"We allow our employees a lot of freedom to work around their children's schedules and personal matters. We have a whole shop stereo surround sound system and a big TV up on the wall. It's nice to watch the news in the morning and keep up with important current events, such as a hurricane or space shuttle launch. It allows us to not feel isolated from the world."
The shop's finisher, Angie Valdez, has 15 years of experience and has taken the shop to a new level, Ward says. Then there's the three D's: Don, Don and Denny. Dennis Taylor is a woodcarver and artist, and understands the 32mm system inside out. Shop foreman Donald Keene owned a woodworking shop for 20 years and is always anxious to get the job done. Donald Gregory is an experienced woodworker who is constantly building jigs, carts and drawers.
Ward's son Eric, 21, keeps the computer systems running and maintains the Web site. "He's also a Microvellum expert," says his proud papa. "He designs specific cabinets from the ground up and they become part of our standard library. Eric also has the uncanny ability to figure out what's wrong with the machines when they go down. He is a super people-person and our clients can't believe how mature he is for his age.
"Bryan, my oldest son, has gone a different route pursuing Internet Web marketing and Web radio as his passion. I'm hoping in the future he will be involved in marketing our products."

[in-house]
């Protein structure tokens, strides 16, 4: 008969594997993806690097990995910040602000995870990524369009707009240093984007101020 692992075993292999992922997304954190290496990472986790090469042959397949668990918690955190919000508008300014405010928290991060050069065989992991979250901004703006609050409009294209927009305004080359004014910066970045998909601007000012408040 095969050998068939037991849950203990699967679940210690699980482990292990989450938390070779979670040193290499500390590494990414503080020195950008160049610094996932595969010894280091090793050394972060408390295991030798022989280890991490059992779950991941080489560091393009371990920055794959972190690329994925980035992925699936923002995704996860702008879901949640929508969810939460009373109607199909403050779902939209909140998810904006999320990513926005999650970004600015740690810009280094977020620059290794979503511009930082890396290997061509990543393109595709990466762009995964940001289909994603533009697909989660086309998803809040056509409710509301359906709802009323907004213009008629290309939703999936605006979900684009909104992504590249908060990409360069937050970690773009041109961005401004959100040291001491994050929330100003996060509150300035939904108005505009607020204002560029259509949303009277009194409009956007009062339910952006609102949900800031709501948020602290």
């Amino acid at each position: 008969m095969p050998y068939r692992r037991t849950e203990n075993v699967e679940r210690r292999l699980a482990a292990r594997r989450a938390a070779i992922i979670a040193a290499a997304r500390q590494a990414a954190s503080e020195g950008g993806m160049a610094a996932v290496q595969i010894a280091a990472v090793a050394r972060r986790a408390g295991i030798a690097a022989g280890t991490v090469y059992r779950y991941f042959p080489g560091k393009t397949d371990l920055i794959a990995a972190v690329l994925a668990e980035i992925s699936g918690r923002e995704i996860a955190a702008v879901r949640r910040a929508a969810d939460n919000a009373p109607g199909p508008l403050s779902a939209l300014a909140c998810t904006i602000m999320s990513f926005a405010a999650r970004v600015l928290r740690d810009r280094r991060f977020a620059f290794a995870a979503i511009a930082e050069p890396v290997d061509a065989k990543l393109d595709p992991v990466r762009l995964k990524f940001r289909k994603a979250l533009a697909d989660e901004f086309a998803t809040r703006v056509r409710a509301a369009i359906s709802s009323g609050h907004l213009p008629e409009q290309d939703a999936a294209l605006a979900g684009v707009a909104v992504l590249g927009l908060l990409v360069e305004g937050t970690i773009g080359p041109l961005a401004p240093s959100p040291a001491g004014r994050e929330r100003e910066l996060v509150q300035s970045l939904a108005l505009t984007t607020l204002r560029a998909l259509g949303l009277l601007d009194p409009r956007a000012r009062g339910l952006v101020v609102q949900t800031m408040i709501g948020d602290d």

Irons in the fire
Ward has work lined up well through the end of the year and expects the business to grow by leaps and bounds. Son Eric is currently working on a catalog to sell products wholesale, but the difficult part is deciding on what products to offer as "standard" and what to offer as an "upgrade." An upgrade, for example, might be a cabinet that has a soft closer on the door or drawer.
"Our plan is to be a semi-custom cabinet manufacturer," he says. "We will have a catalog and a Web site [where] you can place an order and the information will be directly downloaded into our Microvellum program through Selling Point. It will be then processed for machining and all the information sent to the shop for processing."
Also in the works is a closet division. Ward now sells all-wood cabinets and closet products through a local business, Kitchens & Stuff. He's also hired a bookkeeper who will be trained as a salesperson for his closet work.
"We have recently contracted with a local trim carpenter/onsite cabinetmaker to sell and install our cabinets," Ward says. "I feel pretty confident that in the near future, with a catalog, we will be more in manufacturing and [doing] less installing. Just in the last two months we have seen more local interest than we ever had before. The local builders and a lot of local shops don't have any work, and some are even dead, so to have all this work coming in is just fantastic. We look forward to a really good year."
Ward says there's a good chance he'll build homes again someday. He aims to build A Ward Design to a point at which he can sell it; maybe turn it into an employee owned-company or let one of his two sons run it.
"I always want to be a part of this because this is in my blood, but I really enjoy building houses. I'm very passionate about cabinetmaking and I hope that if I start building homes again I can incorporate our style of woodworking into the new homes in a way nobody else is doing. I would like to build a smaller house with extraordinary woodwork to attract a would-be buyer."